Current Affairs

January 8, 2009

Capital Vol. III p. 621:

“In a system of production where the entire interconnection of the reproduction process rests on credit, a crisis must evidently break out if credit is suddenly withdrawn and only cash payment is accepted, in the form of a violent scramble for means of payment. At first glance, therefore, the entire crisis presents itself as simply a credit and monetary crisis. And in fact all it does involve is simply the convertibility of bills of exchange into money. The majority of these bills represent actual purchases and sales, the ultimate basis of the entire crisis being the expansion of these far beyond the social need. On top of this, however, a tremendous number of these bills represent purely fraudulent deals, which now come to light and explode; as well as unsuccessful speculations conducted with borrowed capital, and finally commodity capitals that are either devalued or unsaleable, or returns that are never going to come in. It is clear that this entire artificial system of forced expansion of the reproduction procerss cannot be cured by now allowing one bank, e.g. the Bank of England, to give all the swindlers the capital they lack in paper money and to buy all the depreciated commodities at their old nominal values.”

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One Response to “Current Affairs”

  1. Tim Says:

    The funny thing about the Madoff Ponzi scheme here in the U.S. is that it’s an exaggeration of this so-called “artificial system” of “expansion.” It epitomizes the whole spending of future money thing – or spending of hypothetical money – except the Madoff example is obviously crazy and on steroids. And then there is the folding of the auto and realty industries all caused by people getting high on money they didn’t have but were confident they would earn later on down the road.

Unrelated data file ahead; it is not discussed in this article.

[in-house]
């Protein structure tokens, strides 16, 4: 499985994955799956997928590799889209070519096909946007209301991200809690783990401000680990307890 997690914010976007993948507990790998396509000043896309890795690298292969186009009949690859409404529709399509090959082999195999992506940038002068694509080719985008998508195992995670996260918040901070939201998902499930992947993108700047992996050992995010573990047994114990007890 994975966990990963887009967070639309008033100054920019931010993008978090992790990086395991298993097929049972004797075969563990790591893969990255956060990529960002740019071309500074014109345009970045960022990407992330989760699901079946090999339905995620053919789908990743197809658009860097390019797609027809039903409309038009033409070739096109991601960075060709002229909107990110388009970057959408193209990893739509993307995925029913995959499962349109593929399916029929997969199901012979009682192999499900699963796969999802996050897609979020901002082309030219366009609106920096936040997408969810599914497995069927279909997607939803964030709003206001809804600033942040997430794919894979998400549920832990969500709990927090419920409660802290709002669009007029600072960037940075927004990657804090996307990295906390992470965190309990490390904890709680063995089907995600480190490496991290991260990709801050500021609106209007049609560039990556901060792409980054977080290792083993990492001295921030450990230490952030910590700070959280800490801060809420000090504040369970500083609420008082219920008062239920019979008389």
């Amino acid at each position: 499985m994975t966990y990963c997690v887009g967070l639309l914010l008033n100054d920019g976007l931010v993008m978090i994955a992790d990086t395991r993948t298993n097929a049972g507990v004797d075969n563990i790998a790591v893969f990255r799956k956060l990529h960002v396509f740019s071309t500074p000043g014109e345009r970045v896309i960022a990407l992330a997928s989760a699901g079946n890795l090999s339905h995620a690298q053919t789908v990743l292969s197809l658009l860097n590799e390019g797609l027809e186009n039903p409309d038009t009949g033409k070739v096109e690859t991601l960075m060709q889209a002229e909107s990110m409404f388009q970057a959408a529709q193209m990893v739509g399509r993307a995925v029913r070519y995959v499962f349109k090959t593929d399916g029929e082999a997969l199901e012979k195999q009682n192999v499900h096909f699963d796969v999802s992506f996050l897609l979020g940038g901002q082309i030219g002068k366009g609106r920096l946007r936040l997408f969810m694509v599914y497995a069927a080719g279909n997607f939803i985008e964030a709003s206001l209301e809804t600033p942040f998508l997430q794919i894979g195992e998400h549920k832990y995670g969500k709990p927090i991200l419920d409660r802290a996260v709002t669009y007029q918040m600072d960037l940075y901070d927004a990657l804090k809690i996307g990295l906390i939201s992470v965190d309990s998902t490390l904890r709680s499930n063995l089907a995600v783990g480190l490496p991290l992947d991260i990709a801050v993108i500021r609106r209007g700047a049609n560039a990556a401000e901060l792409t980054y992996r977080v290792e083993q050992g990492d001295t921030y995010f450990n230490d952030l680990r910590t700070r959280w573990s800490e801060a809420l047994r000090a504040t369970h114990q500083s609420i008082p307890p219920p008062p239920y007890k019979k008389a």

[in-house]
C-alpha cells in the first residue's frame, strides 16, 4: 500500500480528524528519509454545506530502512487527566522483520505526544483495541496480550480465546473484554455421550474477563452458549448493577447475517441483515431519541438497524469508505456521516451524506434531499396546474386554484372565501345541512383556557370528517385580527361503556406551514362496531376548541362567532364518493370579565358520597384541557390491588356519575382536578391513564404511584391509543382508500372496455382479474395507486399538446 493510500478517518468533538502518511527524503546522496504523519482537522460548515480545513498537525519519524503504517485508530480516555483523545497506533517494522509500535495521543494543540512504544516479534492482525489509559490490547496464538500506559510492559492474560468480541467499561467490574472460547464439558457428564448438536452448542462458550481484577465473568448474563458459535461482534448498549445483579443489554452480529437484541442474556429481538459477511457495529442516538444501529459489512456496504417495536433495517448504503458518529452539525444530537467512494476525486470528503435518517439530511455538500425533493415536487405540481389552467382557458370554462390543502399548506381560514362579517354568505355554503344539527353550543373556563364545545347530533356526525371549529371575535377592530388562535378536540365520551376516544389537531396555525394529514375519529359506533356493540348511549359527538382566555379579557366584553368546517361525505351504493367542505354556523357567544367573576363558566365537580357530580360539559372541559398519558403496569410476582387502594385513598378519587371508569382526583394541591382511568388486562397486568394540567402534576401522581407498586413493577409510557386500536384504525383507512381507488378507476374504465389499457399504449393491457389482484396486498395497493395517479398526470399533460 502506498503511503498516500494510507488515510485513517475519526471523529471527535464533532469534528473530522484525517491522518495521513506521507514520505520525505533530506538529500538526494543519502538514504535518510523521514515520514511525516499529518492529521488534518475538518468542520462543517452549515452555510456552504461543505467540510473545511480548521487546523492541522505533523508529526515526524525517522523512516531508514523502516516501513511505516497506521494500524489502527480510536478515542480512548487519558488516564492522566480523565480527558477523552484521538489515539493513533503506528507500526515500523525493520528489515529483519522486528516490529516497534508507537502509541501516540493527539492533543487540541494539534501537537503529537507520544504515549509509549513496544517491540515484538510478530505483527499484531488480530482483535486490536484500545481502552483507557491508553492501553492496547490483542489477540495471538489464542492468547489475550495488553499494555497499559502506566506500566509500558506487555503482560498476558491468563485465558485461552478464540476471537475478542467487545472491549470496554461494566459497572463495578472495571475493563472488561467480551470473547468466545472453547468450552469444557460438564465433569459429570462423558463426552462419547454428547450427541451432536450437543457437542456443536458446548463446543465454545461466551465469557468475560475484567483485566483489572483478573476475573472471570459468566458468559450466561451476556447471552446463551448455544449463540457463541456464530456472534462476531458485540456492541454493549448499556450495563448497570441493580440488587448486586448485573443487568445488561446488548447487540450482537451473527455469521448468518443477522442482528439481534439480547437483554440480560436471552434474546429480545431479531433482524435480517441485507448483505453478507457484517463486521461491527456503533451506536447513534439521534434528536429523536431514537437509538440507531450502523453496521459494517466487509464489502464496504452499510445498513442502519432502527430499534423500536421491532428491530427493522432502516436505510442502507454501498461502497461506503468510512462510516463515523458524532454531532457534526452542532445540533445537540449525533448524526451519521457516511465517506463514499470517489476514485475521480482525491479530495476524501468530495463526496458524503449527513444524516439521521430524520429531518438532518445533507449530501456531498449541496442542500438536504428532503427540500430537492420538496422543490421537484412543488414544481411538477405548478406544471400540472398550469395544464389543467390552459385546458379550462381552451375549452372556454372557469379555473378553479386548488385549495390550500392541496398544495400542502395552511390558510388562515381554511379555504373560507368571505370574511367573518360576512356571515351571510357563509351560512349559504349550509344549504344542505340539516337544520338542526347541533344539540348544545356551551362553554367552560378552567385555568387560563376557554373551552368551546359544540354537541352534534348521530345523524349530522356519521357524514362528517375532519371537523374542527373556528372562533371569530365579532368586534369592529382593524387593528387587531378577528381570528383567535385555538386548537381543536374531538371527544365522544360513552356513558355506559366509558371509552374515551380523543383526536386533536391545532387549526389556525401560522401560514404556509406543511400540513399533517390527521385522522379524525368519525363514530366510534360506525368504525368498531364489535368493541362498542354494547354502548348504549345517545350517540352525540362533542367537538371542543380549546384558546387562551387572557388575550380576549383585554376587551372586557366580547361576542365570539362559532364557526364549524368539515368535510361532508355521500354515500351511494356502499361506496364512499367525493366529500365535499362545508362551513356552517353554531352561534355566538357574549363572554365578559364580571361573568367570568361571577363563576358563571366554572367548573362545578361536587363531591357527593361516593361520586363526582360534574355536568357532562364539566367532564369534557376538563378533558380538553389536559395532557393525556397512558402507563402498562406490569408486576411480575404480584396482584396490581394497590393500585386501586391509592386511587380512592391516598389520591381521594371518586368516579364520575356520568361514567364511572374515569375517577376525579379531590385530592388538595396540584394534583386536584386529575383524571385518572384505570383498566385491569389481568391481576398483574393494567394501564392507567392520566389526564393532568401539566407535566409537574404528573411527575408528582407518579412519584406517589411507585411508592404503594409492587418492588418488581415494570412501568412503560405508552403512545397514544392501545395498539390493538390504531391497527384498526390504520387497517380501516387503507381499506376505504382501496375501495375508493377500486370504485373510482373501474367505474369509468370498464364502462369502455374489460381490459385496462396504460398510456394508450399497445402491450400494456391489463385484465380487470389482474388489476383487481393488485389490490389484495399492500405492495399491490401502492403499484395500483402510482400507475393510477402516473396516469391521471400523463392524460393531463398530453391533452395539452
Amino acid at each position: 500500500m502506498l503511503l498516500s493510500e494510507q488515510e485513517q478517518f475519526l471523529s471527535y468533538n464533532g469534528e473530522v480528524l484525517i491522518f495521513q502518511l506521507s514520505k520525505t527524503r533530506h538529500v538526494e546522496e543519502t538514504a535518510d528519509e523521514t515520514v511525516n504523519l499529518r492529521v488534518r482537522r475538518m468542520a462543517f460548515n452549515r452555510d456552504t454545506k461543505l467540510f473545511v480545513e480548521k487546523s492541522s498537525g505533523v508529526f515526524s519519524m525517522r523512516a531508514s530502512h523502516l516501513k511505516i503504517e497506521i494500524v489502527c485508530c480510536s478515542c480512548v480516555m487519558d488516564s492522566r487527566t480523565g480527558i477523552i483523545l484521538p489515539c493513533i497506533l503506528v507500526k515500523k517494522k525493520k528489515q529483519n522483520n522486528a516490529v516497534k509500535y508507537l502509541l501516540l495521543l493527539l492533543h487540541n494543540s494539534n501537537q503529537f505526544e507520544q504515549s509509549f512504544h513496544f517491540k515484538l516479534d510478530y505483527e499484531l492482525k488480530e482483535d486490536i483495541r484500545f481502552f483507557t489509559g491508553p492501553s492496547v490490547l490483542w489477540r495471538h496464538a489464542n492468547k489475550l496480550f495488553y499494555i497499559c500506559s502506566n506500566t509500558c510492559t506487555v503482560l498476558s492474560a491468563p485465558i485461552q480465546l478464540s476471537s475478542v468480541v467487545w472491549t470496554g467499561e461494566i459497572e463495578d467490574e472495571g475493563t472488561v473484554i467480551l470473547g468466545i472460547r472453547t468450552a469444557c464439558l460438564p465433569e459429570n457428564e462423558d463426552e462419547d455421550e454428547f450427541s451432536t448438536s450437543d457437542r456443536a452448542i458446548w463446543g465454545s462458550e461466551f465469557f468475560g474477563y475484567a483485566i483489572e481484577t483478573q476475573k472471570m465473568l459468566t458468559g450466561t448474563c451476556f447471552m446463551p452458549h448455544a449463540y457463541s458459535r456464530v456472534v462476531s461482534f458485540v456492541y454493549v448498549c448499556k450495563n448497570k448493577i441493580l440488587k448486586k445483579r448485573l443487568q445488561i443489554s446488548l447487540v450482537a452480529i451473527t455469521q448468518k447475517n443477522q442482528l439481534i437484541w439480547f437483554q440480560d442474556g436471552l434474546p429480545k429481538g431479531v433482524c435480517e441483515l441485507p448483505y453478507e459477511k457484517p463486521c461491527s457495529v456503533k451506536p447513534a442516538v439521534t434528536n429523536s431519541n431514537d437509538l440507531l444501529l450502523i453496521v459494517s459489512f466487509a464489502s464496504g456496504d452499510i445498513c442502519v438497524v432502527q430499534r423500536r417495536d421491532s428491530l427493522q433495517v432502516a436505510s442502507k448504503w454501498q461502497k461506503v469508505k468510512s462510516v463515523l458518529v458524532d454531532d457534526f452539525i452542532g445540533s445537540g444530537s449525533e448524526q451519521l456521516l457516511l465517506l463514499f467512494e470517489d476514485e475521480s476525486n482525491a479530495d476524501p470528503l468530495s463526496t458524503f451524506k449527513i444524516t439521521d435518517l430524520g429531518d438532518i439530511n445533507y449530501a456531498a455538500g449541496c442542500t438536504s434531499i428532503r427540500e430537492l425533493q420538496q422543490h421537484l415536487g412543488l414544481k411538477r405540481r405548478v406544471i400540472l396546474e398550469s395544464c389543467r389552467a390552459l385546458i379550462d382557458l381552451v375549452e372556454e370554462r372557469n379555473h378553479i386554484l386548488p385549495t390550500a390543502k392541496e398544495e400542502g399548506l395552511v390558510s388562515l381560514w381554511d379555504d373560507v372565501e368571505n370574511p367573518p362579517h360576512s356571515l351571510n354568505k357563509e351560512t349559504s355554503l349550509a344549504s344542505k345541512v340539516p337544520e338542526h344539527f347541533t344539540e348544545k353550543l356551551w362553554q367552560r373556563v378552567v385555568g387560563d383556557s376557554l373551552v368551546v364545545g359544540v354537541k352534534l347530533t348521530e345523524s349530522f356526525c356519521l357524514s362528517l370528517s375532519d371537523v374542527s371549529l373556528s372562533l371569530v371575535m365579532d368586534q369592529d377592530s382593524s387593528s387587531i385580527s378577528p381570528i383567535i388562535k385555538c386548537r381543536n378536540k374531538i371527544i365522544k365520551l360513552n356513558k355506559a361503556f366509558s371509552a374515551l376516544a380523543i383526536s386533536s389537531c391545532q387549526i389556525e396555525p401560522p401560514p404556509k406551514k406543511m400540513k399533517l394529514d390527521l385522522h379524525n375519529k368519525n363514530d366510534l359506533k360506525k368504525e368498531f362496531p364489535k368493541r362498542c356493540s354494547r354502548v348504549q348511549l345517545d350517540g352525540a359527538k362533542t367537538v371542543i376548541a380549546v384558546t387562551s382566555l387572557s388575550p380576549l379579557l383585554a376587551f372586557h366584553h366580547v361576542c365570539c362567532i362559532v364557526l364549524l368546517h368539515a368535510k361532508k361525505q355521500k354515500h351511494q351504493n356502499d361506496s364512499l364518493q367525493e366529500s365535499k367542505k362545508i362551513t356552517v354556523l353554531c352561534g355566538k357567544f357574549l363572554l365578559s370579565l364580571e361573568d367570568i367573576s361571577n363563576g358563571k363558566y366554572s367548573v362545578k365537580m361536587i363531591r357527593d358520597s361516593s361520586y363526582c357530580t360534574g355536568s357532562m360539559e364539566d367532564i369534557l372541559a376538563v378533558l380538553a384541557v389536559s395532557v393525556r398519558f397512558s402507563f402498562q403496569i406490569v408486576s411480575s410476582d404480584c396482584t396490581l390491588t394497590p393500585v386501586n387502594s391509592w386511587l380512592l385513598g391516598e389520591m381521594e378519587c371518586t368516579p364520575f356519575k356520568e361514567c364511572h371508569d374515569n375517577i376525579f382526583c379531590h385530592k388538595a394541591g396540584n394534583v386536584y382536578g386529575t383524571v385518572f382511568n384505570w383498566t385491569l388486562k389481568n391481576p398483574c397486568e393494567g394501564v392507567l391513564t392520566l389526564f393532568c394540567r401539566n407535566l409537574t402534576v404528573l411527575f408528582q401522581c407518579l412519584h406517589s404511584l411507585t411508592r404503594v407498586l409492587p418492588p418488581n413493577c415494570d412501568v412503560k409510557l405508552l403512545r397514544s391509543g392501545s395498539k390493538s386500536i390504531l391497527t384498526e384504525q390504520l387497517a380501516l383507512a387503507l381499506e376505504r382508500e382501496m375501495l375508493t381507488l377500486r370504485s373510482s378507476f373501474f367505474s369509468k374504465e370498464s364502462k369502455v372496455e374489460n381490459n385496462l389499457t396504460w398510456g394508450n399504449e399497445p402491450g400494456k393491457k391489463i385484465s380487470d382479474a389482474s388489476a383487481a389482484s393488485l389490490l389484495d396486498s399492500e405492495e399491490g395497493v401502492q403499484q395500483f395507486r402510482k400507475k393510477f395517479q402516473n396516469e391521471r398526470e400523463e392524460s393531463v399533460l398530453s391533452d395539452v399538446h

Sometimes the liberal spending of nonexistent money is a good thing, such as when the funds for natal care seem to pour like golden sand from out of the sky. My friends’ explaining how the cost of their newborn infants that had already totaled $1 million (which they didn’t pay a penny of) said, “We’re not sure where the money comes from, but it has to come from somewhere.” Lately, however, the media has been inundating us with gloomy stories of corruption, greedy corporate executives and reckless banks (not to mention a lot of blame gets dumped on the consumers as well). And it’s going to take more nonexistent money to fix this whole mess.

    Weird.


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